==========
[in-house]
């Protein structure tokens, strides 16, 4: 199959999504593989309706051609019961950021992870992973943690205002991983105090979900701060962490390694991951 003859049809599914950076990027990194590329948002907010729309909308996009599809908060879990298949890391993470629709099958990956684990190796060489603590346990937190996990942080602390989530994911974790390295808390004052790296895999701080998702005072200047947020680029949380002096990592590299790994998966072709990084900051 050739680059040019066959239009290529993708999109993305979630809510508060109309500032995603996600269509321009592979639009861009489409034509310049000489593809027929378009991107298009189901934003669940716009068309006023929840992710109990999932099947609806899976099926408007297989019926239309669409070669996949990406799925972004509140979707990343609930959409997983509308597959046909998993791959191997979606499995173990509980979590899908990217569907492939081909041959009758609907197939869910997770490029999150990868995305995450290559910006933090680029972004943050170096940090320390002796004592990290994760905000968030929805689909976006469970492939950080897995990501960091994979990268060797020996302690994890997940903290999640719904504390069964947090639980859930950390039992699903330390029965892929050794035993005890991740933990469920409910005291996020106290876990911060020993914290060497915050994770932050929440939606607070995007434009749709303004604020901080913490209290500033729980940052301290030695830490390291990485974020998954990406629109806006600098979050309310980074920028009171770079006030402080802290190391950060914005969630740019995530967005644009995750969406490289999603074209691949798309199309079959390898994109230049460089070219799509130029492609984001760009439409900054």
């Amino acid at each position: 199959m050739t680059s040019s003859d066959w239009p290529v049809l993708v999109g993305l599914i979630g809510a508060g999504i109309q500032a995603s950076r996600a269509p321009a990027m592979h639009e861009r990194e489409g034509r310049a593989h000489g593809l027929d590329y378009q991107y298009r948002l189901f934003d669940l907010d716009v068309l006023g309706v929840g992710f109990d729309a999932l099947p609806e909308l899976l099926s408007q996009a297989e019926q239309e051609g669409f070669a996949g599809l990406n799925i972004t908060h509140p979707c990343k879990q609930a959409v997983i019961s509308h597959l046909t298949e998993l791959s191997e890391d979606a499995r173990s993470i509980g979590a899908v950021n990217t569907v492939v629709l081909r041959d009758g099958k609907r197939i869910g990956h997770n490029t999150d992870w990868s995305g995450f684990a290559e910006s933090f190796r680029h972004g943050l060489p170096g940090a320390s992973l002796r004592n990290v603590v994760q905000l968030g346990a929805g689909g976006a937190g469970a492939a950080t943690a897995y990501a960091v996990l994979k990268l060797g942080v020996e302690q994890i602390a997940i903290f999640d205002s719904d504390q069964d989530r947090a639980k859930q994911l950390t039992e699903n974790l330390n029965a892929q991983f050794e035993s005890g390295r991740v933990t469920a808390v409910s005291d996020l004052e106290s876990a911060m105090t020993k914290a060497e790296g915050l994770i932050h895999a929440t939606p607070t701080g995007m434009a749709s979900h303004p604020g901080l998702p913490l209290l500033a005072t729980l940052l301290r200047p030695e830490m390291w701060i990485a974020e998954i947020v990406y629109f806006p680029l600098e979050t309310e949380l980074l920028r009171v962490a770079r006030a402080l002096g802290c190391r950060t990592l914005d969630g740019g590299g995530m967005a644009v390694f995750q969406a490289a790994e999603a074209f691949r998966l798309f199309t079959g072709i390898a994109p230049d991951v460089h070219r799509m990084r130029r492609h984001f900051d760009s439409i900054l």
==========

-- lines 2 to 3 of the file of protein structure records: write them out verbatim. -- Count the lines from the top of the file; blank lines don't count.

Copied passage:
């Protein structure tokens, strides 16, 4: 199959999504593989309706051609019961950021992870992973943690205002991983105090979900701060962490390694991951 003859049809599914950076990027990194590329948002907010729309909308996009599809908060879990298949890391993470629709099958990956684990190796060489603590346990937190996990942080602390989530994911974790390295808390004052790296895999701080998702005072200047947020680029949380002096990592590299790994998966072709990084900051 050739680059040019066959239009290529993708999109993305979630809510508060109309500032995603996600269509321009592979639009861009489409034509310049000489593809027929378009991107298009189901934003669940716009068309006023929840992710109990999932099947609806899976099926408007297989019926239309669409070669996949990406799925972004509140979707990343609930959409997983509308597959046909998993791959191997979606499995173990509980979590899908990217569907492939081909041959009758609907197939869910997770490029999150990868995305995450290559910006933090680029972004943050170096940090320390002796004592990290994760905000968030929805689909976006469970492939950080897995990501960091994979990268060797020996302690994890997940903290999640719904504390069964947090639980859930950390039992699903330390029965892929050794035993005890991740933990469920409910005291996020106290876990911060020993914290060497915050994770932050929440939606607070995007434009749709303004604020901080913490209290500033729980940052301290030695830490390291990485974020998954990406629109806006600098979050309310980074920028009171770079006030402080802290190391950060914005969630740019995530967005644009995750969406490289999603074209691949798309199309079959390898994109230049460089070219799509130029492609984001760009439409900054």
């Amino acid at each position: 199959m050739t680059s040019s003859d066959w239009p290529v049809l993708v999109g993305l599914i979630g809510a508060g999504i109309q500032a995603s950076r996600a269509p321009a990027m592979h639009e861009r990194e489409g034509r310049a593989h000489g593809l027929d590329y378009q991107y298009r948002l189901f934003d669940l907010d716009v068309l006023g309706v929840g992710f109990d729309a999932l099947p609806e909308l899976l099926s408007q996009a297989e019926q239309e051609g669409f070669a996949g599809l990406n799925i972004t908060h509140p979707c990343k879990q609930a959409v997983i019961s509308h597959l046909t298949e998993l791959s191997e890391d979606a499995r173990s993470i509980g979590a899908v950021n990217t569907v492939v629709l081909r041959d009758g099958k609907r197939i869910g990956h997770n490029t999150d992870w990868s995305g995450f684990a290559e910006s933090f190796r680029h972004g943050l060489p170096g940090a320390s992973l002796r004592n990290v603590v994760q905000l968030g346990a929805g689909g976006a937190g469970a492939a950080t943690a897995y990501a960091v996990l994979k990268l060797g942080v020996e302690q994890i602390a997940i903290f999640d205002s719904d504390q069964d989530r947090a639980k859930q994911l950390t039992e699903n974790l330390n029965a892929q991983f050794e035993s005890g390295r991740v933990t469920a808390v409910s005291d996020l004052e106290s876990a911060m105090t020993k914290a060497e790296g915050l994770i932050h895999a929440t939606p607070t701080g995007m434009a749709s979900h303004p604020g901080l998702p913490l209290l500033a005072t729980l940052l301290r200047p030695e830490m390291w701060i990485a974020e998954i947020v990406y629109f806006p680029l600098e979050t309310e949380l980074l920028r009171v962490a770079r006030a402080l002096g802290c190391r950060t990592l914005d969630g740019g590299g995530m967005a644009v390694f995750q969406a490289a790994e999603a074209f691949r998966l798309f199309t079959g072709i390898a994109p230049d991951v460089h070219r799509m990084r130029r492609h984001f900051d760009s439409i900054l």